Miller v. NEP Group, Inc. et al

Filing 100

MEMORANDUM AND ORDER granting in part and denying in part 94 Plaintiff's Motion for Award of Expenses. Pursuant to Fed. R. Civ. P. 37(a)(5)(A), Plaintiff is hereby awarded the amount of $2,500.00 as his reasonable expenses, including atto rneys' fees, that he incurred in making his prior Motion for Sanctions. This sum shall be paid by defense counsel's law firm and shall be paid to Plaintiff within ten (10) days of the date of filing of this Order. A receipt or affidavit showing that such payment has been made shall be filed at the time of payment. Signed by Magistrate Judge Teresa J. James on 12/19/2016. (byk)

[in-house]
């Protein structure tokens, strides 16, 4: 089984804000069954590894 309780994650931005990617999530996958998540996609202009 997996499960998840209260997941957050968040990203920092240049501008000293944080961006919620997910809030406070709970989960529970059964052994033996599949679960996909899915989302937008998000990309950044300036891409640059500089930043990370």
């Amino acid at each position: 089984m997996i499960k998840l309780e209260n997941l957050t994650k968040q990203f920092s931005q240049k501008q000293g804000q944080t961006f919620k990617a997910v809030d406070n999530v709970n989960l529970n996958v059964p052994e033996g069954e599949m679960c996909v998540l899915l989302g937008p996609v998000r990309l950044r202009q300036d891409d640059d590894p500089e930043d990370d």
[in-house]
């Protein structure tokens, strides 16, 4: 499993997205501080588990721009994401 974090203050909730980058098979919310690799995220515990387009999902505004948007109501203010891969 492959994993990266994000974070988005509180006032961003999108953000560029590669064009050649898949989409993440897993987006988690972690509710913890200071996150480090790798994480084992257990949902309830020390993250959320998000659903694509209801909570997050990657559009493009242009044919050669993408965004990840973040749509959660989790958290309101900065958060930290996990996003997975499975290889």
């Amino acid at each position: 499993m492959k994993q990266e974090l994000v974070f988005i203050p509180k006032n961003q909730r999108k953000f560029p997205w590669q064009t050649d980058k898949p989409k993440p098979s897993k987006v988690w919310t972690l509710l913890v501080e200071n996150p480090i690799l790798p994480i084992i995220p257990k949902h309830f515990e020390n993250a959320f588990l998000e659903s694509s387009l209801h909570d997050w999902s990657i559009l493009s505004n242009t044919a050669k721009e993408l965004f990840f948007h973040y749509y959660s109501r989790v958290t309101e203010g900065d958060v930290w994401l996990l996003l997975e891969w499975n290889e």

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IN THE UNITED STATES DISTRICT COURT FOR THE DISTRICT OF KANSAS GEORGE MILLER, Plaintiff, v. NEP GROUP, INC., et al., Defendants. ) ) ) ) ) ) ) ) ) ) Case No. 15-cv-9701-JAR MEMORANDUM AND ORDER This matter is before the Court on Plaintiff’s Motion for Award of Expenses (ECF No. 94). Pursuant to Fed. R. Civ. P. 37(a)(5), Plaintiff requests an award of his expenses in the amount of $9,035 related to the filing of his earlier motion for sanctions. In his motion for sanctions, Plaintiff claimed that four of Defendant Screenworks’ Rule 30(b)(6) designated witnesses were inadequately prepared for their depositions, or refused to answer questions based on the inappropriate instruction of defense counsel. The Court granted in part and denied in part Plaintiff’s Rule 37 motion for sanctions on October 28, 2016. The Court denied Plaintiff’s request to strike Screenworks’ affirmative defenses, but granted the alternative request to require Screenworks to produce prepared corporate representatives for deposition or re-deposition at Screensworks’ cost. The Court further indicated that it would subsequently consider whether an award of Plaintiff’s reasonable expenses under Fed. R. Civ. P. 37(a)(5)(C) was warranted, and set a deadline for Plaintiff to file his motion. Plaintiff timely filed his Motion for Award of Expenses on November 22, 2016. Screenworks responds that it has fully complied with this Court’s Memorandum and Order by re-producing its corporate representatives Naccarato, Lawrence, and Hoyle for their respective depositions before the November 18, 2016 deadline. Screenworks asks the Court to deny Plaintiff’s motion for expenses, arguing that an award of Plaintiff’s expenses for filing the motion would not only condone Plaintiff’s failure to confer before filing its motion for sanctions, but would also serve to incentivize such noncompliance in the future. It also argues that the amount of expenses requested is unreasonable as it includes counsel’s time spending reviewing deposition transcripts and preparing an excessively lengthy 26-page memorandum in support of the motion for sanctions. Federal Rule of Civil Procedure 37(a)(5)(C) provides that if a motion to compel discovery “is granted in part and denied in part, the court . . . may, after giving an opportunity to be heard, apportion the reasonable expenses for the motion.”1 Counsel for Plaintiff has filed affidavits, the fee agreement with Plaintiff, and billing statements itemizing the time spent by two attorneys and a paralegal preparing Plaintiff’s Rule 37 motion for sanctions. The Court thus considers (1) whether an award of Plaintiff’s reasonable expenses incurred in filing his motion for sanctions under Fed. R. Civ. P. 37(a)(5)(C) is warranted and (2), if so, what amount of those reasonable expenses should be apportioned to Screenworks. First, the Court finds that an award of Plaintiff’s reasonable expenses incurred in filing his motion for sanctions is warranted. Plaintiff’s Rule 37 motion for sanctions was necessitated by the conduct of Defendant Screenworks’ counsel. As the Court found in its Memorandum and Order, defense counsel’s repeated objections during Naccarato’s deposition—that the questions sought information and/or facts obtained through conversations with counsel—were improper and inaccurate assertions of the attorney-client privilege. This, along with defense counsel’s interjection of other improper speaking objections and instructions to Naccarato not to answer 1 Fed. R. Civ. P. 37(a)(5)(C). 2 throughout the entire line of questioning regarding the factual basis for Screenworks’ affirmative defenses and supplemental answers to interrogatories, denied Plaintiff the ability to obtain factual information regarding the requested Subjects from Screenworks’ designated 30(b)(6) witness. The Court further found Screenworks’ designation and production of Naccarato as its Rule 30(b)(6) witness to testify on certain Subjects, when Naccarato was clearly not prepared to answer questions on these Subjects, was “tantamount to a failure to appear at a deposition” and therefore constituted sanctionable conduct under Rule 37(d)(1)(A). The Court also found Screenworks failed to adequately prepare two of its other Rule 30(b)(6) representatives, HR manager Lawrence and VP of Operations Hoyle, so that they could give complete, knowledgeable, and binding answers on behalf of Screenworks on the designated Subjects. Second, the Court is not persuaded by Screenworks’ argument that Plaintiff’s motion for sanctions and related expenses could have been avoided if Plaintiff had conferred before filing his motion. The Court considered this same failure-to-confer argument in ruling on Plaintiff’s motion for sanctions and concluded the interests of justice would be best served by taking up the merits of Plaintiff’s motion. The Court specifically excused Plaintiff’s failure to confer, citing the unique circumstances of the case. Furthermore, from the tenor of the repeated exchanges between counsel during the disputed Rule 30(b)(6) depositions and in the briefing on the motion for sanctions, the Court does not find, as Screenworks suggests, that requiring Plaintiff to confer with Screenworks’ counsel would have resulted in the resolution of all the issues. Notably, even after Plaintiff filed his motion for sanctions citing compelling authority substantiating the improper deposition objections by Screenworks’ counsel, Screenworks maintained its vigorous opposition to the motion. 3 Having determined that an award of Plaintiff’s reasonable expenses is warranted, the Court next proceeds to determine what amount of Plaintiff’s expenses to apportion to Screenworks. The Court has reviewed the briefing, affidavits, billing statements, and other documentation supporting Plaintiff’s requested amount of expenses and considered the arguments raised in Screenworks’ response in opposition to the motion for an award of expenses. The Court has also considered the various factors set forth in Rule 1.5(a) of the Model Rules of Professional Conduct, as adopted by the Kansas Supreme Court,2 which are to be used in determining the reasonableness of a lawyer’s fee. Based upon its review, the Court concludes that a reduction of the $9,035 amount requested is justified. In determining the reasonableness of hours spent in relation to a discovery motion, the Court considers factors such as the complexity of the issues raised, the need to review the record and pleadings, and the need to conduct legal research, in addition to the length of the briefing.3 The court must also analyze whether the applicant has exercised “billing judgment,” and may reduce the number of hours devoted to specific tasks if the number of hours claimed by counsel includes hours that were “unnecessary, irrelevant, and duplicative.”4 When performing such an adjustment, the court need not identify and justify each disallowed hour but need only articulate reasons for a general reduction of hours needed to arrive at a reasonable number of hours.5 2 The District of Kansas has adopted the Model Rules of Professional Conduct as adopted by the Kansas Supreme Court. See D. Kan. Rule 83.6.1(a). 3 Rogers v. Bank of Am., N.A., No. 13-1333-CM, 2014 WL 6632944, at *3 (D. Kan. Nov. 21, 4 Id. at *2 (quoting Carter v. Sedgwick Cty., Kan., 36 F.3d 952, 956 (10th Cir. 1994)). 2014). 5 Id. (citing Case v. Unified Sch. Dist. No. 233, Johnson Cty., Kan., 157 F.3d 1243, 1250 (10th Cir. 1998)). 4 Plaintiff’s counsel included extensive time on briefing and time spent on activities that would have been performed even if no motion to compel was necessary, such as reviewing deposition transcripts. There is also overlapping and duplicitous time spent reviewing work performed by other attorneys at the full billing rate. After taking these circumstances into consideration, the Court concludes that awarding Plaintiff his reasonable expenses, including attorneys’ fees, in the amount of $2,500.00 is a reasonable apportionment. Finally, the Court considers who is responsible for payment of the expenses incurred by Plaintiff. To the extent possible, an award of fees and expenses under Rule 37(a)(4) should be imposed only upon the person or entity responsible for the conduct giving rise to the award.6 In the event the Court determines that the party’s attorney rather than the party itself is responsible, the award should be paid by the attorney’s law firm rather than the individual attorney.7 Here, there is no indication that Screenworks was responsible for the improper objections asserted by its attorney during the depositions or for the failure to properly prepare its Rule 30(b)(6) witnesses. The Court therefore finds that the expenses must be paid by defense counsel’s law firm. IT IS THEREFORE ORDERED THAT Plaintiff’s Motion for Award of Expenses (ECF No. 94) is granted in part and denied in part. Pursuant to Fed. R. Civ. P. 37(a)(5)(A), Plaintiff is hereby awarded the amount of $2,500.00 as his reasonable expenses, including attorneys’ fees, that he incurred in making his prior Motion for Sanctions. This sum shall be paid by defense counsel’s law firm and shall be paid to Plaintiff within ten (10) days of the date 6 Swackhammer v. Sprint Corp. PCS, 225 F.R.D. 658, 666 n.36 (D. Kan. 2004); Kansas Wastewater, Inc. v. Alliant Techsystems, Inc., 217 F.R.D. 525, 532 n.28 (D. Kan. 2003). 7 Kansas Wastewater, 217 F.R.D. at 532 n.28 (holding law firm rather than individual attorneys responsible for payment of fees and expenses awarded under Rule 37(a)(4)); McCoo v. Denny’s, Inc., 192 F.R.D. 675, 697 (D. Kan. 2000) (same). 5 of filing of this Order A receipt or affidavit showing tha such paym has been made shall be r. s at ment n l filed at th time of pa he ayment. IT IS FURTH T HER ORDE ERED THA Defendan Screenwor request for oral AT nt rks’ argument is DENIED t D. IT IS SO ORD T DERED. Dated in Kan City, Ka D nsas ansas, this 19 day of D 9th December, 20 016. T Teresa J. Jam mes U S. Magistr Judge U. rate 6